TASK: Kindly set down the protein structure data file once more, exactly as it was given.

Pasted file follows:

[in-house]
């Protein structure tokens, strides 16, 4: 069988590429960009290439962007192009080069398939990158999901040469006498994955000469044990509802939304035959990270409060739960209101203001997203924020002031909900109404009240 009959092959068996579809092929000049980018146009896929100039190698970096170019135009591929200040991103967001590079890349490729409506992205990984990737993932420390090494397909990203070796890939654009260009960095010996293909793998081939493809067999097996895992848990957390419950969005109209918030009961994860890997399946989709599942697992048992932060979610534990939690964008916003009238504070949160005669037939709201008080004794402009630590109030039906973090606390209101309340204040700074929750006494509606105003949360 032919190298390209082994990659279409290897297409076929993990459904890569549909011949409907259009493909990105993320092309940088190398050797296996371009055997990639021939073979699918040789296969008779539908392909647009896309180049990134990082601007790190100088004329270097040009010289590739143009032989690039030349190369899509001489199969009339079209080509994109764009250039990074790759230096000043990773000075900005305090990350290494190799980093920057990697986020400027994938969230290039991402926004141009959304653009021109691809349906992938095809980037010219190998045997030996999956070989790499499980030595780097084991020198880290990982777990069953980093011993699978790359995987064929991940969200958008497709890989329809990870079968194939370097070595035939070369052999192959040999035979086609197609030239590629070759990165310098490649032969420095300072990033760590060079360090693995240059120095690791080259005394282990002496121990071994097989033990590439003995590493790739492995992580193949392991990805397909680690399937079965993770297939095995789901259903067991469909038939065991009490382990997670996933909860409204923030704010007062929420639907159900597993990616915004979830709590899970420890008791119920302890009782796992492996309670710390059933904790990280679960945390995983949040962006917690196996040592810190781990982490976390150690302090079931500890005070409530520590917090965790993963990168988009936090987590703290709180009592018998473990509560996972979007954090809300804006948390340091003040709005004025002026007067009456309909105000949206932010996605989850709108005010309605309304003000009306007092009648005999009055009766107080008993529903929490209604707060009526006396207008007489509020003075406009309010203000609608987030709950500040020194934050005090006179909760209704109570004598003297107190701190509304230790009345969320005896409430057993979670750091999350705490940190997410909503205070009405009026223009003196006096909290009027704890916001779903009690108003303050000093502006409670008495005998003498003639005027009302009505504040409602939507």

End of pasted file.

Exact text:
[in-house]
């Protein structure tokens, strides 16, 4: 069988590429960009290439962007192009080069398939990158999901040469006498994955000469044990509802939304035959990270409060739960209101203001997203924020002031909900109404009240 009959092959068996579809092929000049980018146009896929100039190698970096170019135009591929200040991103967001590079890349490729409506992205990984990737993932420390090494397909990203070796890939654009260009960095010996293909793998081939493809067999097996895992848990957390419950969005109209918030009961994860890997399946989709599942697992048992932060979610534990939690964008916003009238504070949160005669037939709201008080004794402009630590109030039906973090606390209101309340204040700074929750006494509606105003949360 032919190298390209082994990659279409290897297409076929993990459904890569549909011949409907259009493909990105993320092309940088190398050797296996371009055997990639021939073979699918040789296969008779539908392909647009896309180049990134990082601007790190100088004329270097040009010289590739143009032989690039030349190369899509001489199969009339079209080509994109764009250039990074790759230096000043990773000075900005305090990350290494190799980093920057990697986020400027994938969230290039991402926004141009959304653009021109691809349906992938095809980037010219190998045997030996999956070989790499499980030595780097084991020198880290990982777990069953980093011993699978790359995987064929991940969200958008497709890989329809990870079968194939370097070595035939070369052999192959040999035979086609197609030239590629070759990165310098490649032969420095300072990033760590060079360090693995240059120095690791080259005394282990002496121990071994097989033990590439003995590493790739492995992580193949392991990805397909680690399937079965993770297939095995789901259903067991469909038939065991009490382990997670996933909860409204923030704010007062929420639907159900597993990616915004979830709590899970420890008791119920302890009782796992492996309670710390059933904790990280679960945390995983949040962006917690196996040592810190781990982490976390150690302090079931500890005070409530520590917090965790993963990168988009936090987590703290709180009592018998473990509560996972979007954090809300804006948390340091003040709005004025002026007067009456309909105000949206932010996605989850709108005010309605309304003000009306007092009648005999009055009766107080008993529903929490209604707060009526006396207008007489509020003075406009309010203000609608987030709950500040020194934050005090006179909760209704109570004598003297107190701190509304230790009345969320005896409430057993979670750091999350705490940190997410909503205070009405009026223009003196006096909290009027704890916001779903009690108003303050000093502006409670008495005998003498003639005027009302009505504040409602939507």